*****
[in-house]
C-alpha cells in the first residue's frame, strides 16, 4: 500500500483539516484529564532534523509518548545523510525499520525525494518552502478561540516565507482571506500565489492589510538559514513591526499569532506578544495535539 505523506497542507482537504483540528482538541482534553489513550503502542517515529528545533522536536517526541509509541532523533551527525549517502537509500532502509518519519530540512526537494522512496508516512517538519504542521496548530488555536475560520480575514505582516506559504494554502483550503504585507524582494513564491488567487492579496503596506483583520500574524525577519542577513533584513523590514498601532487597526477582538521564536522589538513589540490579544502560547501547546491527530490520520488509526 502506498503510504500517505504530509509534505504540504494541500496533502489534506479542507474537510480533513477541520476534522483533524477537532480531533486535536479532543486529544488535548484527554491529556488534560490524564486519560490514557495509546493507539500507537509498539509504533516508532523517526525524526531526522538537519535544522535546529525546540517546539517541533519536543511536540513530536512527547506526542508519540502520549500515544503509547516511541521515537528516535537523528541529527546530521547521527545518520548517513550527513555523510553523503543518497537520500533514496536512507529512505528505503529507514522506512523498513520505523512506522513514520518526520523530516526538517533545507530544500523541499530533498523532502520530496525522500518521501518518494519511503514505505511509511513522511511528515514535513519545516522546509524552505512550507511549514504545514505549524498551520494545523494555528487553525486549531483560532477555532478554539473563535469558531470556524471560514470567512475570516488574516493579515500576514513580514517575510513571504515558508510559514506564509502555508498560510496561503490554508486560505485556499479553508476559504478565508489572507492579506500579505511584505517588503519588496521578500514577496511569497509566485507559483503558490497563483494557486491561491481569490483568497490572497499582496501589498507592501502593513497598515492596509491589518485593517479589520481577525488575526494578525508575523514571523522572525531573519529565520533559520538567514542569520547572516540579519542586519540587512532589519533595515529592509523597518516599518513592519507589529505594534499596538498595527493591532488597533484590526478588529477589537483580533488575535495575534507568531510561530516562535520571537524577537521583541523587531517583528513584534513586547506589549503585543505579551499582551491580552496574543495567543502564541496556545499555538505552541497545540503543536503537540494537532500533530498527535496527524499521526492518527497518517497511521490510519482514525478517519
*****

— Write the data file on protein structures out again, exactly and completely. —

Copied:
[in-house]
C-alpha cells in the first residue's frame, strides 16, 4: 500500500483539516484529564532534523509518548545523510525499520525525494518552502478561540516565507482571506500565489492589510538559514513591526499569532506578544495535539 505523506497542507482537504483540528482538541482534553489513550503502542517515529528545533522536536517526541509509541532523533551527525549517502537509500532502509518519519530540512526537494522512496508516512517538519504542521496548530488555536475560520480575514505582516506559504494554502483550503504585507524582494513564491488567487492579496503596506483583520500574524525577519542577513533584513523590514498601532487597526477582538521564536522589538513589540490579544502560547501547546491527530490520520488509526 502506498503510504500517505504530509509534505504540504494541500496533502489534506479542507474537510480533513477541520476534522483533524477537532480531533486535536479532543486529544488535548484527554491529556488534560490524564486519560490514557495509546493507539500507537509498539509504533516508532523517526525524526531526522538537519535544522535546529525546540517546539517541533519536543511536540513530536512527547506526542508519540502520549500515544503509547516511541521515537528516535537523528541529527546530521547521527545518520548517513550527513555523510553523503543518497537520500533514496536512507529512505528505503529507514522506512523498513520505523512506522513514520518526520523530516526538517533545507530544500523541499530533498523532502520530496525522500518521501518518494519511503514505505511509511513522511511528515514535513519545516522546509524552505512550507511549514504545514505549524498551520494545523494555528487553525486549531483560532477555532478554539473563535469558531470556524471560514470567512475570516488574516493579515500576514513580514517575510513571504515558508510559514506564509502555508498560510496561503490554508486560505485556499479553508476559504478565508489572507492579506500579505511584505517588503519588496521578500514577496511569497509566485507559483503558490497563483494557486491561491481569490483568497490572497499582496501589498507592501502593513497598515492596509491589518485593517479589520481577525488575526494578525508575523514571523522572525531573519529565520533559520538567514542569520547572516540579519542586519540587512532589519533595515529592509523597518516599518513592519507589529505594534499596538498595527493591532488597533484590526478588529477589537483580533488575535495575534507568531510561530516562535520571537524577537521583541523587531517583528513584534513586547506589549503585543505579551499582551491580552496574543495567543502564541496556545499555538505552541497545540503543536503537540494537532500533530498527535496527524499521526492518527497518517497511521490510519482514525478517519